To argue that Kashmir must be allowed the freedom to go the Pakistan way — as you have argued — stands in stark opposition to India’s secular tradition. Let us not pretend that your “bold and imaginative” plan is anything but what it, stripped off sophistry, really is: a call for repudiating Indian secularism and endorsing Islamic theocracy.

    “is why it is important to address the issue of participation from Pandits driven from their homes.”

    Your proposal doesn’t address that issue. That it does is another monotonously repeated assertion, like that “Kashmiri wishes” myth you propagate. Allowing the Pandits to participate in referendum — which you no doubt of your generous and kind-hearted nature recommended — doesn’t address their issue. (While on the subject: J&K participates in our Parliament elections. According to your weirdo logic then, that ought to address the “Kashmir issue.”).

    The point is that you are just repeatedly asserting, in a mealy-mouthed sort of way, that the Pandits’ welfare will be taken care of by a referendum. You don’t show how. You don’t show how they will be assured of their property, honour, dignity and security post-referendum. Perhaps you just want them to put their faith in this hare-brained scheme called referendum and be willingly led to slaughter.

    While on the subject, have you cared to ascertain what their views on your bold and imaginative proposal are? Do they like the idea of a referendum? Maybe they’d like a referendum of their own in which they alone participate to decide the creation of a Panun Kashmir? What do you think are the views of Jammu’s Hindus on the proposed referendum?

    Should a referendum be held against the wishes of these people? Is that how you suggest that India must safeguard the welfare of Kashmir’s minorities? If so, I must sadly conclude that not only are you hopelessly deluded, but you also don’t have the faintest clue about what Indian secularism stands for. “The welfare of Kashmir’s minorities” does not mean preparing them for the fate that met Pakistan’s Hindus, Sikhs, Qadiyanis. Their welfare means making sure they continue to live in a liberal secular democracy, entitled to all the rights that the majority Sunni Muslims are. Whatever else you may have grasped (the wrong end of the stick perhaps) this definitely is not a point you have understood.

    “Oh, was I mistaken and you are one of the judges? Because an essay was an entry for a competition, it must not be considered outside of the parameters of that competition?”

    Every reader is a judge, my friend. You shouldn’t be afraid of being judged by your readers, and especially by well-wishing fans like me. But I apologize if I have hurt your feelings by confining my criticism to the constraints that the judges set. It’s just that I was focused on not veering off-topic. I’d be glad to analyze your magnum opus on other parameters as well (in fact I have) but rest assured that the results will be even less flattering to you. You may get shocked, for instance, at the idea of a work of fiction being assessed against qualities such as honesty and integrity, and consistency with the proclamations that the author is known to have made in the recent past.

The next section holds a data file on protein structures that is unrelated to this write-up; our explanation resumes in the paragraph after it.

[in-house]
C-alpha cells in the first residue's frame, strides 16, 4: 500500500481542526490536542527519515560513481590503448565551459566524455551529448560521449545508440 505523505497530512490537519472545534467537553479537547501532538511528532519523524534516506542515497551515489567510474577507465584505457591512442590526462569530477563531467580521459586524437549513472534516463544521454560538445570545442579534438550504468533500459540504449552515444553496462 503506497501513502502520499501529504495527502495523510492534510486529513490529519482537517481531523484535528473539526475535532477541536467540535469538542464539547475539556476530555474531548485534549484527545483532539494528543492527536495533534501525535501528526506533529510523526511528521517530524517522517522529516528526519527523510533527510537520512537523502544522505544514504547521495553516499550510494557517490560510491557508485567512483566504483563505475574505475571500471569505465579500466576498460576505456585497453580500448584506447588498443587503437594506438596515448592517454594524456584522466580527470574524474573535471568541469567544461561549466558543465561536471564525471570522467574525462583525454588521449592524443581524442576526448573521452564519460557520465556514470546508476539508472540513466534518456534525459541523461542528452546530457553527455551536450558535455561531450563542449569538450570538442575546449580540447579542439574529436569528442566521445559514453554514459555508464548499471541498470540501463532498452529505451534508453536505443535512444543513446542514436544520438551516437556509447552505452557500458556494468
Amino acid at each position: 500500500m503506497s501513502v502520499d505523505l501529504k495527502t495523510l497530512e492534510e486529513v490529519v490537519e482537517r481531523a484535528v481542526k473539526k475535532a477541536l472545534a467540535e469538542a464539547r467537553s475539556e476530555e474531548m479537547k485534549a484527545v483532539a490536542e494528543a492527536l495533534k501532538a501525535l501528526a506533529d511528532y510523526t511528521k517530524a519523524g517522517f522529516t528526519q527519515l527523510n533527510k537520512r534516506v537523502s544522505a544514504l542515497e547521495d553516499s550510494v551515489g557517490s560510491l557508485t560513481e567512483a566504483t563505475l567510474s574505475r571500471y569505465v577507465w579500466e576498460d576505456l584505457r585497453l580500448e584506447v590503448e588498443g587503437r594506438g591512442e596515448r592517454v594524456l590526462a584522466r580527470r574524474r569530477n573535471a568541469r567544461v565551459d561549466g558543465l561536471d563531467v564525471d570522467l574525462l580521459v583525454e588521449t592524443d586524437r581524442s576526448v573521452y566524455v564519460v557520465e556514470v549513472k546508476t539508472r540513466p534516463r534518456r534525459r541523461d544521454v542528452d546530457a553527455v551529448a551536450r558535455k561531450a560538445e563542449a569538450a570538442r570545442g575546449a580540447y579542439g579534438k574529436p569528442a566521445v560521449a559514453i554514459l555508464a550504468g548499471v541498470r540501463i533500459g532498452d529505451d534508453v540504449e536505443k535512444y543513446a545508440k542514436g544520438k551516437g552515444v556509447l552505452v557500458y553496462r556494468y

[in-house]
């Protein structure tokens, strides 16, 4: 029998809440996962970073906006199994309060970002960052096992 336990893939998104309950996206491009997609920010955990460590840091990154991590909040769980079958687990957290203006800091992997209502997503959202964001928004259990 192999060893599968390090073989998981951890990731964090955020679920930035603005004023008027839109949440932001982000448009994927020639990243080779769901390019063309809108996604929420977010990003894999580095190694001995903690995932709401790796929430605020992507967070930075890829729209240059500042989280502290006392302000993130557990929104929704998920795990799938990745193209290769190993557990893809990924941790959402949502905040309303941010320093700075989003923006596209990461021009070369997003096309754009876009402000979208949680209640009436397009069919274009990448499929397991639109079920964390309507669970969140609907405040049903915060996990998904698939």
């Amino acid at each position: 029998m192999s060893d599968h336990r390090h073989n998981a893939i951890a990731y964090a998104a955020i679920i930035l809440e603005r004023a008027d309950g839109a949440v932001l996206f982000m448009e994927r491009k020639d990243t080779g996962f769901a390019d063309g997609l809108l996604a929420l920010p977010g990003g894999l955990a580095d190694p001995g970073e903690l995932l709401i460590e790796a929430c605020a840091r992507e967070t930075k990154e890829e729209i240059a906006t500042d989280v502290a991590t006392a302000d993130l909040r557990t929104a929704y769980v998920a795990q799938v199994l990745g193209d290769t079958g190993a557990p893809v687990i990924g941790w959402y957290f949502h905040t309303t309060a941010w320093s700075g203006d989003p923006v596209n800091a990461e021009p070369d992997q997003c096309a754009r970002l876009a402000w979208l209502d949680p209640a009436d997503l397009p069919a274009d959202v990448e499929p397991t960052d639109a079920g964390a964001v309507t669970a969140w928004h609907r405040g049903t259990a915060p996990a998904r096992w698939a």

23. A thicket of thoughts emerged on this topic, I have tried to refine it as possible. Dont want to drag. Also dont want to hog the discussion.

    I prefer to focus on the points of agreement- in this case, the Kashmir Valley Region accepted by Pankaj.

    The following models came to mind. I’m not particularly endorsing any one over the other or suggesting these are cut and dry solutions, just putting them up for discussion. It looks likely to me that some Kashmiris will accept some of these rather than just “choosing India” as Dilip suggests.

    – UK (with Scotland, Wales etc.)
    – Quebec/Canada
    – Andorra (Spain/France)
    – Vatican City/ San Marino – Italy

    These vary from ‘some separateness’ to nominal to near-sovereignty.There are some similarities to the Kashmir situation , like language/culture with Quebec/Canada, two nations with Spain/France -Andorra etc.

    There are considerable differences:

    1. Largely peaceful, with the exception of N.Ireland
    2. No Indo-Pak dynamics. Neither Spain nor France have placed Andorra as core to their identity and not even elections let alone wars are fought, won or lost over it.
    3. (some cases) Largely inconsequential backwaters/ principalities.
    4. Homogeneity of the base population, as different from Kashmir (Oldtimer’s point).
    5. Homogeneity of the ‘other’ population ie. Spanish or French. Here I agree with Dilip, our identity while more complex, is not fragile.

    Re. Kashmir, these differences are not insurmountable, we can at least sincerely try. The referendum is very desirable but I havent been able to account for Denmark’s vote on the EU (considerable swing within the space of ~1 year or so). I would still suggest that India try to make it happen.

    @ Dilip
    “… Really? I’m not allowed to say XYZ …”
    Please get over the allow/ disallow bit. Just expressed my surprise, that’s all!

    @ Oldtimer
    I am indeed taken up with these questions of identity and am not suggesting that any Kashmiri identity is driven by hate of India.

    I’m going to subside for a while and let some others have their say.

    regards,
    Jai

Comments are closed.